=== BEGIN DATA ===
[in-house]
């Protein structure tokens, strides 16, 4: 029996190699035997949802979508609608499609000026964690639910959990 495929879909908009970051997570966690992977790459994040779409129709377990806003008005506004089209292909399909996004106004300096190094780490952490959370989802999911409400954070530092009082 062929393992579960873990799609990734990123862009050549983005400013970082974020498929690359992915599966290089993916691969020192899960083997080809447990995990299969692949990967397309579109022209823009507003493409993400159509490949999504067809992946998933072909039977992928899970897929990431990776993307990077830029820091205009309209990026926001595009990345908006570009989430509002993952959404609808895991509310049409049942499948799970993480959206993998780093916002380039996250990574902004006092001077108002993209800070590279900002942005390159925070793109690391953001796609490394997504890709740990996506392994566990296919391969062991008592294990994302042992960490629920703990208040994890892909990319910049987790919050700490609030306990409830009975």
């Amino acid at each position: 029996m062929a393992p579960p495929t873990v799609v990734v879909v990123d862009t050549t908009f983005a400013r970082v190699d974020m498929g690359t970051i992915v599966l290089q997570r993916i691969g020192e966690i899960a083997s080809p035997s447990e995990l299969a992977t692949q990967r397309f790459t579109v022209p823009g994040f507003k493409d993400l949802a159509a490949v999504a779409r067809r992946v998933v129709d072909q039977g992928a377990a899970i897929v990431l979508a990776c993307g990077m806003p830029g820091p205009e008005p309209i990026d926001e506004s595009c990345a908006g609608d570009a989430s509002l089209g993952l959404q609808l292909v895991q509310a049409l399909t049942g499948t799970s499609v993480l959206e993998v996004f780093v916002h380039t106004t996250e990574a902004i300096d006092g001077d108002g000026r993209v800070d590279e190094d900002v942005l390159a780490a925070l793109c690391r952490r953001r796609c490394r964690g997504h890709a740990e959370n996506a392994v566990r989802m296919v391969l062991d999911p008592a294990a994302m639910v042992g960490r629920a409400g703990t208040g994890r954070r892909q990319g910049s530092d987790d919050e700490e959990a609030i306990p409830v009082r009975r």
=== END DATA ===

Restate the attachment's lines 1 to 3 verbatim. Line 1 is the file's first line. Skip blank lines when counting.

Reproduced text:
[in-house]
């Protein structure tokens, strides 16, 4: 029996190699035997949802979508609608499609000026964690639910959990 495929879909908009970051997570966690992977790459994040779409129709377990806003008005506004089209292909399909996004106004300096190094780490952490959370989802999911409400954070530092009082 062929393992579960873990799609990734990123862009050549983005400013970082974020498929690359992915599966290089993916691969020192899960083997080809447990995990299969692949990967397309579109022209823009507003493409993400159509490949999504067809992946998933072909039977992928899970897929990431990776993307990077830029820091205009309209990026926001595009990345908006570009989430509002993952959404609808895991509310049409049942499948799970993480959206993998780093916002380039996250990574902004006092001077108002993209800070590279900002942005390159925070793109690391953001796609490394997504890709740990996506392994566990296919391969062991008592294990994302042992960490629920703990208040994890892909990319910049987790919050700490609030306990409830009975």
């Amino acid at each position: 029996m062929a393992p579960p495929t873990v799609v990734v879909v990123d862009t050549t908009f983005a400013r970082v190699d974020m498929g690359t970051i992915v599966l290089q997570r993916i691969g020192e966690i899960a083997s080809p035997s447990e995990l299969a992977t692949q990967r397309f790459t579109v022209p823009g994040f507003k493409d993400l949802a159509a490949v999504a779409r067809r992946v998933v129709d072909q039977g992928a377990a899970i897929v990431l979508a990776c993307g990077m806003p830029g820091p205009e008005p309209i990026d926001e506004s595009c990345a908006g609608d570009a989430s509002l089209g993952l959404q609808l292909v895991q509310a049409l399909t049942g499948t799970s499609v993480l959206e993998v996004f780093v916002h380039t106004t996250e990574a902004i300096d006092g001077d108002g000026r993209v800070d590279e190094d900002v942005l390159a780490a925070l793109c690391r952490r953001r796609c490394r964690g997504h890709a740990e959370n996506a392994v566990r989802m296919v391969l062991d999911p008592a294990a994302m639910v042992g960490r629920a409400g703990t208040g994890r954070r892909q990319g910049s530092d987790d919050e700490e959990a609030i306990p409830v009082r009975r």